More Joe Pa


Last night I made a move to defend Paterno.  I’ve seen some other arguments thatkinda don’t agree with me; and that’s fine.  I like the push, the challenge.  So, I’ve thought about it some more.

From what I understand, the crime was witnessed by a graduate student.  This grad student then reported it to Paterno.  It’s here, in my mind, that the critical decision takes place.  Where I work, if I hear, HEAR, of a possible crime being committed by an employee or on corporate property, I’m to report that information to internal HR or security.  At this point, I am NOT to call 9-1-1.  Rather, I will have my statement taken and then I’ll be directed to do the appropriate.

If that’s too call the authorities, then I will.  If it’s to watch or listen for further information I will.

Whatever else I might think about what happened, should happen or will happen, my role is to report and do what I’m told.

Now, with that said, given the nature of the allegations, I might have acted not like that.  Be that as it may.  In fact, it might turn out that if I HAD acted like my gut told me, I would be or could be sued, I might do it anyway.  However, Joe didn’t.  He did what the book said.

I slide a little more towards the “support Joe”: camp the more I think about it.

 

 

 

 

Advertisements
6 comments
  1. Ryan Patrick Grace said:

    I think there are several tragedies here. The first (and imo more serious) are the inhumane, immoral, and simply disgusting acts allegedly performed by Sandusky in the first place. Those kids have that nightmare forever seared into their memories.
    The next tragedy is that Paterno was informed of what happened, and good for him that he reported it. However, when Joe saw Sandusky on campus and in that locker room not once, not twice, but for YEARS after reporting the incident, he should have taken further action.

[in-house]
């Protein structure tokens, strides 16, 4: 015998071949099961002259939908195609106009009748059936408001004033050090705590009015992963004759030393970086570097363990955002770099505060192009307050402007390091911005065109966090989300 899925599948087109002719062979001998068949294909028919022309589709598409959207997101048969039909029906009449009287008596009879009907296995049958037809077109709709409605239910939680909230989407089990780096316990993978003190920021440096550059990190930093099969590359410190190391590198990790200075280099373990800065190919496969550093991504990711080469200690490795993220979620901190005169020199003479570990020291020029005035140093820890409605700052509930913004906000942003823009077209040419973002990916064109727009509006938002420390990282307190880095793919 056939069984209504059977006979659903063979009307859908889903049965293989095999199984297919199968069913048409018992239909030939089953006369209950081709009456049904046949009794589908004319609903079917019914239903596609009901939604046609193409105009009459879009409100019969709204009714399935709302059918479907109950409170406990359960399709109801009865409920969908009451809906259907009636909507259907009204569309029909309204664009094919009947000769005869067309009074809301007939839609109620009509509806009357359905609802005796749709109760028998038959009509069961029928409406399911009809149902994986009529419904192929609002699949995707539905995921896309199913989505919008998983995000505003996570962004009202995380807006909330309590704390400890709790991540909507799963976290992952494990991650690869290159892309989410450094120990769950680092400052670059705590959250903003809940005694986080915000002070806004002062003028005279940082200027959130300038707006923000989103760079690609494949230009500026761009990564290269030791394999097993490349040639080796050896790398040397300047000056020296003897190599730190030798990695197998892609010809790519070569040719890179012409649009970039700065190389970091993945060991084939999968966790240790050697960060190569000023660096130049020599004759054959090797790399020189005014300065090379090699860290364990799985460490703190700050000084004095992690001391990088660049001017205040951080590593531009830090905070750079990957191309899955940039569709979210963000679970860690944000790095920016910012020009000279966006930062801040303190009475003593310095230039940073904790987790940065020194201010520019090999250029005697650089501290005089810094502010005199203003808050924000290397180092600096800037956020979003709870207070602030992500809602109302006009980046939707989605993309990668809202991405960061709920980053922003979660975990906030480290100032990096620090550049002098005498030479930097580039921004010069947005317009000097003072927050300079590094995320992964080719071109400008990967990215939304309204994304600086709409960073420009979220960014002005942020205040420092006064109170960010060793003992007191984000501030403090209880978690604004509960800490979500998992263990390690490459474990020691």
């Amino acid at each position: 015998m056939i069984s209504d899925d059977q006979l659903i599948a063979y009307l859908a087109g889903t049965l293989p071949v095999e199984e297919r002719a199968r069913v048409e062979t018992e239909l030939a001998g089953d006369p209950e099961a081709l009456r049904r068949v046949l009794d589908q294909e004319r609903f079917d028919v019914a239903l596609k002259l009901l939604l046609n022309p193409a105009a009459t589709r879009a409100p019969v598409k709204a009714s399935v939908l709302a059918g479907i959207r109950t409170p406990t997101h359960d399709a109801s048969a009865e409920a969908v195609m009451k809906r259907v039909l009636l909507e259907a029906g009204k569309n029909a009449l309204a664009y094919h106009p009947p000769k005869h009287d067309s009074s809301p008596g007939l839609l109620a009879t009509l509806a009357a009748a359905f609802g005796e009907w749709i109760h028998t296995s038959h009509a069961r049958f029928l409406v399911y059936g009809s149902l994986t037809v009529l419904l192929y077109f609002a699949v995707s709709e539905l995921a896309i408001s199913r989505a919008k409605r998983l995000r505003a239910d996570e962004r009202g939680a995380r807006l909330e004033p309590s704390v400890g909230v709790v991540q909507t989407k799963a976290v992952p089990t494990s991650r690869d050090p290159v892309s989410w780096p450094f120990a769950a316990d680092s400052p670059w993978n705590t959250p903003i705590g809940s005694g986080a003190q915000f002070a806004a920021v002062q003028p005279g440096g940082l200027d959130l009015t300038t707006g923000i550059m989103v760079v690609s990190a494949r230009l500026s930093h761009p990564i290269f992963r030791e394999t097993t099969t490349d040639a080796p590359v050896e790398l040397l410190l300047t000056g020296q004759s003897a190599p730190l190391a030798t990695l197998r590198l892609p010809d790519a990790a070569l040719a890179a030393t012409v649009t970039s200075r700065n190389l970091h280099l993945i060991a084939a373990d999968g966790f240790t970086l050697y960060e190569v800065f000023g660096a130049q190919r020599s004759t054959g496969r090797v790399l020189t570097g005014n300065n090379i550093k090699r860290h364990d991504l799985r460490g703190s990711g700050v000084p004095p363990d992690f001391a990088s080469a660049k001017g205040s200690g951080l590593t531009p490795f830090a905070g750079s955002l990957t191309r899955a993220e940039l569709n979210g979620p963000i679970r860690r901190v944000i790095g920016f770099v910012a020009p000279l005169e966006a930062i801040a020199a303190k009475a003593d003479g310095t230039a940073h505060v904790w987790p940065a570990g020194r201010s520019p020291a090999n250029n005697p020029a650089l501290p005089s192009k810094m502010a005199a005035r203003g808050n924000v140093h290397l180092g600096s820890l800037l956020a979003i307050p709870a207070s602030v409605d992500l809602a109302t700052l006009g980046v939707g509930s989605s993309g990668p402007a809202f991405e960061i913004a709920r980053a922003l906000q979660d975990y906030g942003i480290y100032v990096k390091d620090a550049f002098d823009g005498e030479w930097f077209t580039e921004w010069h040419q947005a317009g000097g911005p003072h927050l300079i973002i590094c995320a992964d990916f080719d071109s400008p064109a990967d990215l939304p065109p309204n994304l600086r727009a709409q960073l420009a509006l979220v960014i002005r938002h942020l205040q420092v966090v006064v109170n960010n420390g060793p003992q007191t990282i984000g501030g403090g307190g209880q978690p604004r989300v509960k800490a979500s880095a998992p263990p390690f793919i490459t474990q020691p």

The final insult lies with those that perjured themselves in order to save face of the athletic department.

    Grand Jury Report linked below.

    http://www.attorneygeneral.gov/uploadedFiles/Press/Sandusky-Grand-Jury-Presentment.pdf

    • pino said:

      The first (and imo more serious) are the inhumane, immoral, and simply disgusting acts allegedly performed by Sandusky in the first place. Those kids have that nightmare forever seared into their memories.

      For sure, Freakin’ tragedy.

      The next tragedy is that Paterno was informed of what happened, and good for him that he reported it. However, when Joe saw Sandusky on campus and in that locker room not once, not twice, but for YEARS after reporting the incident, he should have taken further action.

      Yeah, that’s the whole nasty ugly of it all. What more could/should he have done? I’m not sure that he could call the police? Should he have? Maybe. Should he have beat the ever living shit out of him? Yeah, probably.

      I don’t know. Someone didn’t do something they should have. I think the University is sacrificing an 84 year old coach in the hopes that will make it okay.

  2. nickgb said:

    You’re assuming that Penn State has the exact same HR procedures that you do. I haven’t seen anything definitive about what Paterno was required to do or not do. He clearly wasn’t required to report it to the police, but that doesn’t mean he wasn’t allowed to, and he certainly can’t get sued for it. The Board decided that he made a bad decision by not doing more, that his presence was a distraction and they fired him.